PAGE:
We understand that there are genuine differences between the U.S. and European approaches in this area – but they are not insurmountable.  There are enough areas of commonality that can serve as the starting point for achieving even greater alignment between the two markets.  By working together in these trade negotiations, we have the opportunity to set the 21st-century benchmark for forward-looking, global voluntary standards and thereby ensure that this approach is at the heart of the international digital economy.

Whether in functionality, interoperability, safety or e-accessibility, voluntary, consensus-based standards establish the common core of expectations for tech products.  The results speak for themselves.  Every major digital innovation has been built on voluntary, consensus-based standards.  This foundation has transformed our global society and how we live, work, learn, and play, and has helped advance the global economy from the industrial age to the digital revolution.  The possibilities for tomorrow are extraordinary.

As negotiators proceed with the second round in Brussels, we hope that they’ll keep these points in mind: 

  • Voluntary, consensus-based global standards are shaped by diverse stakeholders who bring expertise and creativity to the discussions, and by a process that is open and transparent.  Openness and transparency encourage participation and provide anyone the opportunity to contribute to the direction of next-generation innovations and assist in decisions that are based on science and technical merit.
     
  • Technical regulations and related conformity assessment schemes can threaten innovation, particularly when those regulations are prescriptive and not performance based.  A model for sound regulatory practices can minimize the impact on innovation while achieving legitimate regulatory objectives.
     
  • The U.S. and EU have the opportunity to set the 21st-century benchmark for global standards and sound regulatory practices, and ensure that this approach is at the heart of the international digital economy.  A common approach to standards development in the Transatlantic Trade and Investment Partnership (T-TIP) talks will establish an open and transparent process that becomes the “global norm.”  Such an agreement will promote innovation and improve competitiveness of the transatlantic market.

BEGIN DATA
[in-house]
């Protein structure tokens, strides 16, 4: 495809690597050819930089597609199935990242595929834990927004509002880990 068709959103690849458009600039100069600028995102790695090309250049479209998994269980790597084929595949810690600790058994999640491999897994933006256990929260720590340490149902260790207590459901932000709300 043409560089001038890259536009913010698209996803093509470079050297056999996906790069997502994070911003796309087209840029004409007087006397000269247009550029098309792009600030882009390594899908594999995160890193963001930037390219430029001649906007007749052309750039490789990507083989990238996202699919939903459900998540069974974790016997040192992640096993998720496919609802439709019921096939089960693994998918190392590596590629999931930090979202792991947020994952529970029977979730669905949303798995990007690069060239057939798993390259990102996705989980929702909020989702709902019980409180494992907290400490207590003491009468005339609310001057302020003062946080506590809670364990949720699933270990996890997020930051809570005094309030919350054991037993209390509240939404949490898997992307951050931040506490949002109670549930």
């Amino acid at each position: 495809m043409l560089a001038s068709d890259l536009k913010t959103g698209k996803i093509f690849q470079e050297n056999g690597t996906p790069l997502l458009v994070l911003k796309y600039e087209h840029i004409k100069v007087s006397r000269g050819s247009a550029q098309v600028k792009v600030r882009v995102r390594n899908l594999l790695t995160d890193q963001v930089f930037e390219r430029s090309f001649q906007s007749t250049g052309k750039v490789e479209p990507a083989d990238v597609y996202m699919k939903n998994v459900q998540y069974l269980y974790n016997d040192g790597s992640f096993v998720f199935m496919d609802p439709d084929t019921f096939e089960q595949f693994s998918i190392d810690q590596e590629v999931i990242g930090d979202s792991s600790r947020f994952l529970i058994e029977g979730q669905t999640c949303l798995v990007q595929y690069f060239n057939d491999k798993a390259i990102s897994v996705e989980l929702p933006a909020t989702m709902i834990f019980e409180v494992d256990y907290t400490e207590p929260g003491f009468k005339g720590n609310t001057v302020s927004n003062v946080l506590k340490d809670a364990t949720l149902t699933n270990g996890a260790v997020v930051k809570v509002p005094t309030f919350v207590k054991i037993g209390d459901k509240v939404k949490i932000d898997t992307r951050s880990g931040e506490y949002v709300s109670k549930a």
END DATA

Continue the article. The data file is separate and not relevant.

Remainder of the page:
As we have stated before, the Transatlantic Trade and Investment Partnership presents significant opportunities for new job creation and economic growth for both the United States and the European Union -- if negotiators can forge an agreement that reflects the dynamic, innovative marketplace in both regions.  Already, the U.S. and EU, together, account for one-half of the world’s GDP and one-third of all world trade.  Experts believe that the transatlantic pact would add $155 billion a year to the EU economy and $124 billion a year to the U.S. economy, while increasing annual global GDP by $130 billion.  That is essential growth for the global economy. 

We appreciate Ambassador Froman’s remarks today on standards and regulation, and hope that it can lead to significant progress on this issue in the T-TIP talks.  U.S. and EU negotiators can establish the foundation for accelerated and lasting economic growth by adopting a harmonized approach to market-based standards and by setting a global model for sound regulatory practices.

 

Key U.S.-EU Trade Facts

  • The U.S. and the European Union are each other’s largest economic partners
  • Each day, $2.6 billion worth of goods and services flowing between the two regions
  • The U.S. and EU invest nearly $4 trillion in each other’s economies
  • More than 13 million people owe their jobs to trade between the U.S. and EU 
Back
Share this post on:
0 comments
(HTML not permitted)
Captcha
* - Required